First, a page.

Trucking feels the pain from Patrick strike


Trucking industry prepares for painful fallout from the Maritime Union’s decision to wage strikes against stevedore Patrick

Trucking feels the pain from Patrick strike
Trucking feels the pain from Patrick strike
By Brad Gardner | May 25, 2011

The trucking industry is bracing for a financially painful fallout from the Maritime Union Australia’s (MUA) decision bring stevedore Patrick to a halt.

Ignoring a last-minute plea from Patrick, the MUA has forged ahead with industrial action in a bid to secure better pay and conditions under a new enterprise bargaining agreement.

Strikes will run for six days in Brisbane and for seven days in Sydney and Fremantle, which Patrick estimates will directly affect 27,950 containers. Action at the Port of Melbourne was called off.

Johnston’s Transport General Manager Mike Moylan says transport operators will incur substantial costs due to a lack of work.

Operators will also face scheduling headaches and higher wage bills, with Moylan saying drivers will need to work overtime and on weekends to clear a backlog of tasks once industrial action ends.

"There is a cost. There’s a disruption. We’ve got a fleet of trucks doing about half a day’s work," says Moylan, who also chairs the NSW Australian Trucking Association’s container section sub-committee.

"We’ll be working flat out Saturday and Sunday trying to juggle driving hours to catch up."

Negotiations on a new agreement between Patrick and the MUA broke down after the stevedore refused to accept the union’s demand of an 18 percent pay increase over three years.

Patrick has offered an annual 4 percent increase with an additional 1 percent if internationally recognised safety, productivity and efficiency targets are met.

In a letter sent to the MUA yesterday, Patrick Director Paul Garaty asked the MUA to enter into voluntary conciliation and arbitration before Fair Work Australia instead of waging strikes.

Garaty claims the union’s wage demand will cost Patrick $32 million in the first year of the agreement. According to the company, the agreement will cost $39 million in the second year and $50 million in the third year.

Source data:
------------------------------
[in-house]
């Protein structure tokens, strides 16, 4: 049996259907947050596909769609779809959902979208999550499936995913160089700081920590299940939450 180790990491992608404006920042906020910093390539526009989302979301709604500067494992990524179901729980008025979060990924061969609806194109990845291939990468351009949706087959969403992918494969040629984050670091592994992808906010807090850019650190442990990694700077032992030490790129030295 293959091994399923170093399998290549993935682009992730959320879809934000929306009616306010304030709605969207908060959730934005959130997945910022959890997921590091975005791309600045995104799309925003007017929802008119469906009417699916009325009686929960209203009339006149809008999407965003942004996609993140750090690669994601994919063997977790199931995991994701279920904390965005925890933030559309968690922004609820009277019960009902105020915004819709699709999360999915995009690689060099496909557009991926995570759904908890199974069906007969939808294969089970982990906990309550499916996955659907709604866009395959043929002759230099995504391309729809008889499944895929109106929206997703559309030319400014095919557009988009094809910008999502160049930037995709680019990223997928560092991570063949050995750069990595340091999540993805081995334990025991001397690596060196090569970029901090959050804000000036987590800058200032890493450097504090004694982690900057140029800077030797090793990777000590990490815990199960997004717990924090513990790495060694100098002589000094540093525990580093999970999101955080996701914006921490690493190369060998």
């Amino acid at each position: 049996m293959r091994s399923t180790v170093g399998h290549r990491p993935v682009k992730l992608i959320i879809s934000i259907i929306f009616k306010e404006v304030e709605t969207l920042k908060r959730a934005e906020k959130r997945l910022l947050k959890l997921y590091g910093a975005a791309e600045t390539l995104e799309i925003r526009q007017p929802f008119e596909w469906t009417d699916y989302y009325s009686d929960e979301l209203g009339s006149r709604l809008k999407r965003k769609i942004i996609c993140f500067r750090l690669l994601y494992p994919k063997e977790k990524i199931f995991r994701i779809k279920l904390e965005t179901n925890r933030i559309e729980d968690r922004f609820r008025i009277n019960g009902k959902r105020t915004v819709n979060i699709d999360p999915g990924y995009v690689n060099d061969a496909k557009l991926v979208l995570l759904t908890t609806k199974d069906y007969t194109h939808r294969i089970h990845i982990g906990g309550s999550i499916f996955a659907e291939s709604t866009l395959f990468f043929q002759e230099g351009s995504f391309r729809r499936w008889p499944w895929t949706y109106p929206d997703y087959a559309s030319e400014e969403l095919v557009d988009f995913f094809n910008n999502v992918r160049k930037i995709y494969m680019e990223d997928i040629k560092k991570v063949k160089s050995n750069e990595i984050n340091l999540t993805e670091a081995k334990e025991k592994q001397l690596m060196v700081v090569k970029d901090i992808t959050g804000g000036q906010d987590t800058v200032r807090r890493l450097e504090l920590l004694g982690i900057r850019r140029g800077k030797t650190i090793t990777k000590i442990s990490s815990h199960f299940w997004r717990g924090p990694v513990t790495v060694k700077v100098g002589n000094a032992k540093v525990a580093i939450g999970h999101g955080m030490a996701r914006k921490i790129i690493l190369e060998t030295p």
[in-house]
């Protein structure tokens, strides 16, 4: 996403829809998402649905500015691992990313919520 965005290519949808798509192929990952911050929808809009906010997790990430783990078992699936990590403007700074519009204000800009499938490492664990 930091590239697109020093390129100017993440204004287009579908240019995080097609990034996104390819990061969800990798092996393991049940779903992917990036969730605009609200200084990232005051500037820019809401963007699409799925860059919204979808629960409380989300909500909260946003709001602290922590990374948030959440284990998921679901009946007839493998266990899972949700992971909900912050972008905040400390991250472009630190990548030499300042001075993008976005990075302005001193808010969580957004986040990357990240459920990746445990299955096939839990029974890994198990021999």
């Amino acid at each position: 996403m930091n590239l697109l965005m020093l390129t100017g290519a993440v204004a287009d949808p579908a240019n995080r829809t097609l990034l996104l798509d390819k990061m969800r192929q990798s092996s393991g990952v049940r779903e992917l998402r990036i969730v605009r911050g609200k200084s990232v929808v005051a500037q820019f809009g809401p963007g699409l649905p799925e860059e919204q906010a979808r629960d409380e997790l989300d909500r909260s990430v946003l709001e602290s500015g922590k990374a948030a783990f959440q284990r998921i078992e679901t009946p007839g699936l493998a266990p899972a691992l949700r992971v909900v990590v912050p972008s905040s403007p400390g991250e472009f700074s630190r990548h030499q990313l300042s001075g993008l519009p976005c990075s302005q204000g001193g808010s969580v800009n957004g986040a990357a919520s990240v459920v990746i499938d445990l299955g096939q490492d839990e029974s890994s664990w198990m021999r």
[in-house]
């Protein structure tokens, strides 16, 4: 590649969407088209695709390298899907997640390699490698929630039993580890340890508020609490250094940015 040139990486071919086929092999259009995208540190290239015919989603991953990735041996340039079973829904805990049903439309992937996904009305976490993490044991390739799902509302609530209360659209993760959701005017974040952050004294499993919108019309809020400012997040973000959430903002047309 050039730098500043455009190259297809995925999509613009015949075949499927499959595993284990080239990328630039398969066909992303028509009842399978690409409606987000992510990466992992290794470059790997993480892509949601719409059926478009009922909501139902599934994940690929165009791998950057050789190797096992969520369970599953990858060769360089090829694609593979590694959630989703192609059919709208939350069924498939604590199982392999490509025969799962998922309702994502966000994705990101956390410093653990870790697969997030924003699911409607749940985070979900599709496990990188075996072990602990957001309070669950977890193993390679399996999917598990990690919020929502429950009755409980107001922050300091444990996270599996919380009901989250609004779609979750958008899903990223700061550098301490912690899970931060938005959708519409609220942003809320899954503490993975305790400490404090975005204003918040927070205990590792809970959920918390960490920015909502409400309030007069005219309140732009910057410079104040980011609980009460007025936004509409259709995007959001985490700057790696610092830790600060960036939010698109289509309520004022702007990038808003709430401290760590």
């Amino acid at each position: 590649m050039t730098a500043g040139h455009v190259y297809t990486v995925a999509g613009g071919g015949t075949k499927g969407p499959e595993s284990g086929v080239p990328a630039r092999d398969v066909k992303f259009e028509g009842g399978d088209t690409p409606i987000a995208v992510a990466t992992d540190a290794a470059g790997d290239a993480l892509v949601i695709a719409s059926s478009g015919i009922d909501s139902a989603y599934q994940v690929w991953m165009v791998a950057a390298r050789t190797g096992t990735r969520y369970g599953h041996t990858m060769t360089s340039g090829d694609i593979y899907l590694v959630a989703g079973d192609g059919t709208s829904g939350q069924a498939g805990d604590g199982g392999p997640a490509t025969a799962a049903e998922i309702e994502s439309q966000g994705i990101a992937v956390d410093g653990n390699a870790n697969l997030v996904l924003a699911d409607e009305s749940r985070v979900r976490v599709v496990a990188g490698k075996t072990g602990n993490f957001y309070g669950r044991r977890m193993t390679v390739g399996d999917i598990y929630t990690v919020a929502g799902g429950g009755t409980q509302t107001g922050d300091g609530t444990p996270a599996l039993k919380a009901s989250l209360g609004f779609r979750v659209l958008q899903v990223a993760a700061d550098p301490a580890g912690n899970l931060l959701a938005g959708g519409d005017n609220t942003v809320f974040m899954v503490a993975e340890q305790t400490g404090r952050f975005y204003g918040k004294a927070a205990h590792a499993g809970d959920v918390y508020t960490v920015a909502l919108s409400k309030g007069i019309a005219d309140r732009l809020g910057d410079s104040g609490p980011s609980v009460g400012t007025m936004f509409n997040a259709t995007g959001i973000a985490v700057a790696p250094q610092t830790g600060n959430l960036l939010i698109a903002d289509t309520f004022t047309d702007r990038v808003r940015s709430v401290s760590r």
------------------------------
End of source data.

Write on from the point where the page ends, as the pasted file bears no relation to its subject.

Garaty says the strikes will damage exporters and importers and tarnish the stevedore’s reputation as a reliable trade partner.

"We are again witnessing the actions of a union who are happy to hold the country to ransom in pursuit of its claims," Garaty said earlier this week.

He says both parties are still a long way off reaching an agreement.

STRONG WINDS A ‘DOUBLE-WHAMMY’
Transport operators are also feeling the pinch from strong winds in NSW, which the Bureau of Meteorology forecasts to peak at 100km/h for parts of the Northern Rivers, Hunter and Mid North Coast districts.

The winds forced the closure of DP’s Port Botany terminal. Moylan labelled the MUA’s actions and the strong winds a "double whammy" for transport operators.

He also blames Sydney Ports and DP World for contributing to the cost burden, accusing them of not doing enough to inform operators of the closure.

He says trucks had already left for the port before the notification came through, while others queuing to load or unload were turned away.

"We had trucks an hour to an hour and a half heading out to the port for timeslots they had already cancelled," Moylan says.

He wants improved communication lines between the stevedores and the trucking industry, which will be forced to bear the cost of the cancelled timeslot.

"What we don’t want is ad hoc decisions made on the run," Moylan says.

Under port reforms introduced earlier this year, stevedores are required to reimburse trucking operators for cancelling timeslots. The regulation does not apply to unforseen circumstances, which includes the strong winds affecting NSW today.


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